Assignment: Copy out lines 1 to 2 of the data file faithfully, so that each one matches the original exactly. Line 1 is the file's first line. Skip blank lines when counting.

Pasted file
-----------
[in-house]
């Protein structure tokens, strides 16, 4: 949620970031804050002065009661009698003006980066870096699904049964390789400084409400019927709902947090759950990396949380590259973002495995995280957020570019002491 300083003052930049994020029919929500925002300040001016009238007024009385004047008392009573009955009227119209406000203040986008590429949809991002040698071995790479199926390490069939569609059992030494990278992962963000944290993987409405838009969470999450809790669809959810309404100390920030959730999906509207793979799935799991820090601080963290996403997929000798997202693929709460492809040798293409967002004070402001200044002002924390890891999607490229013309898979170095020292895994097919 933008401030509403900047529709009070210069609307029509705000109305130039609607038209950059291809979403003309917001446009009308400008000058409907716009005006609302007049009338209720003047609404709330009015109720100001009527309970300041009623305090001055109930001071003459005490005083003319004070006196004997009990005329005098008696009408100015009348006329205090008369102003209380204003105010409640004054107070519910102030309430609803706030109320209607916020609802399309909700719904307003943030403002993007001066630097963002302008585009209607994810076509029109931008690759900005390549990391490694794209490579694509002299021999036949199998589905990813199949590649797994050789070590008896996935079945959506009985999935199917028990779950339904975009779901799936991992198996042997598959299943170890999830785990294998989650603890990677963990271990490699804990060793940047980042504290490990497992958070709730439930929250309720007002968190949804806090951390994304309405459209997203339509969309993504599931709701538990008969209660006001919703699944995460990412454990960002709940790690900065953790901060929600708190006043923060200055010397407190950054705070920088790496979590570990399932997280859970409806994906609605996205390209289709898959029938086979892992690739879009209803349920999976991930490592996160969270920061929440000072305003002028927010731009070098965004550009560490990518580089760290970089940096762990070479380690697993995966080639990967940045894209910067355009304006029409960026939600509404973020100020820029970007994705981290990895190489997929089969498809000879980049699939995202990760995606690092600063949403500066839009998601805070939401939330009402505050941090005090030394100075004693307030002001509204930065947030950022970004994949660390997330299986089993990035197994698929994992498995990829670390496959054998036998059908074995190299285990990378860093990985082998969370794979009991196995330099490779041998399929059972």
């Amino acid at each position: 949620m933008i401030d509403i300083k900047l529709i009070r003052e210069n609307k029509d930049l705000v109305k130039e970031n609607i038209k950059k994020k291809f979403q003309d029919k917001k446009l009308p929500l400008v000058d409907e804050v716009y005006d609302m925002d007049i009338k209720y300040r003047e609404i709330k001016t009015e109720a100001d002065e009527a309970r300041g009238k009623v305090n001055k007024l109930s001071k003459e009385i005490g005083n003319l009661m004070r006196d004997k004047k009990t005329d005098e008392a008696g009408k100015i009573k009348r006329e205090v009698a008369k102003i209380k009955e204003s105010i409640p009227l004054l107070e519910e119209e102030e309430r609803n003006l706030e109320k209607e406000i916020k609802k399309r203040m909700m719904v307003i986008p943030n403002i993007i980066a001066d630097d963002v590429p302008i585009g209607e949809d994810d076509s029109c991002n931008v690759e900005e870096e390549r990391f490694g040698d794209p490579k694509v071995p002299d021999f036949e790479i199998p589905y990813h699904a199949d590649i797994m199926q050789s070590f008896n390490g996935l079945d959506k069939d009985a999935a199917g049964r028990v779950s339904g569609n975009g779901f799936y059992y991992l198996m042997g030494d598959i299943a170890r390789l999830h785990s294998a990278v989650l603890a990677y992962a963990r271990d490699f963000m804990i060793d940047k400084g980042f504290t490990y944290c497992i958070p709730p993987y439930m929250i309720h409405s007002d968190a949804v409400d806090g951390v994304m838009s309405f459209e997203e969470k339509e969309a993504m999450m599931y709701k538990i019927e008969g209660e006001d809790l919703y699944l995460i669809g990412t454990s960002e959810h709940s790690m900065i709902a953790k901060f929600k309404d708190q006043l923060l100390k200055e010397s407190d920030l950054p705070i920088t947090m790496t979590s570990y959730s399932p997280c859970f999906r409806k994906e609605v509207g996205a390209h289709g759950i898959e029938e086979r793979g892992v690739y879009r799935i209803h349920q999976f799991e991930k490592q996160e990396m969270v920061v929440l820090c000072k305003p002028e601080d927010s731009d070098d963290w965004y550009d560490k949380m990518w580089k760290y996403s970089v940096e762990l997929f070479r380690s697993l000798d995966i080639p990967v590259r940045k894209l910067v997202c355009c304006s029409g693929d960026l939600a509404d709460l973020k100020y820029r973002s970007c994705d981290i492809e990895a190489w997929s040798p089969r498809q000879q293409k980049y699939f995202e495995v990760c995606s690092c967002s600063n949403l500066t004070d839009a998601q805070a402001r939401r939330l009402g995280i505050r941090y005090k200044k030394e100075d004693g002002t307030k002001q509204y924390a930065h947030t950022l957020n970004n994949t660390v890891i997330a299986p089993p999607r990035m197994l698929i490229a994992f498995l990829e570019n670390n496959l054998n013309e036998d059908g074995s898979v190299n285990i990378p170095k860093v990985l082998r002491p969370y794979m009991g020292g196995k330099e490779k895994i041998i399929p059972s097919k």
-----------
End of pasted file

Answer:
[in-house]
């Protein structure tokens, strides 16, 4: 949620970031804050002065009661009698003006980066870096699904049964390789400084409400019927709902947090759950990396949380590259973002495995995280957020570019002491 300083003052930049994020029919929500925002300040001016009238007024009385004047008392009573009955009227119209406000203040986008590429949809991002040698071995790479199926390490069939569609059992030494990278992962963000944290993987409405838009969470999450809790669809959810309404100390920030959730999906509207793979799935799991820090601080963290996403997929000798997202693929709460492809040798293409967002004070402001200044002002924390890891999607490229013309898979170095020292895994097919 933008401030509403900047529709009070210069609307029509705000109305130039609607038209950059291809979403003309917001446009009308400008000058409907716009005006609302007049009338209720003047609404709330009015109720100001009527309970300041009623305090001055109930001071003459005490005083003319004070006196004997009990005329005098008696009408100015009348006329205090008369102003209380204003105010409640004054107070519910102030309430609803706030109320209607916020609802399309909700719904307003943030403002993007001066630097963002302008585009209607994810076509029109931008690759900005390549990391490694794209490579694509002299021999036949199998589905990813199949590649797994050789070590008896996935079945959506009985999935199917028990779950339904975009779901799936991992198996042997598959299943170890999830785990294998989650603890990677963990271990490699804990060793940047980042504290490990497992958070709730439930929250309720007002968190949804806090951390994304309405459209997203339509969309993504599931709701538990008969209660006001919703699944995460990412454990960002709940790690900065953790901060929600708190006043923060200055010397407190950054705070920088790496979590570990399932997280859970409806994906609605996205390209289709898959029938086979892992690739879009209803349920999976991930490592996160969270920061929440000072305003002028927010731009070098965004550009560490990518580089760290970089940096762990070479380690697993995966080639990967940045894209910067355009304006029409960026939600509404973020100020820029970007994705981290990895190489997929089969498809000879980049699939995202990760995606690092600063949403500066839009998601805070939401939330009402505050941090005090030394100075004693307030002001509204930065947030950022970004994949660390997330299986089993990035197994698929994992498995990829670390496959054998036998059908074995190299285990990378860093990985082998969370794979009991196995330099490779041998399929059972």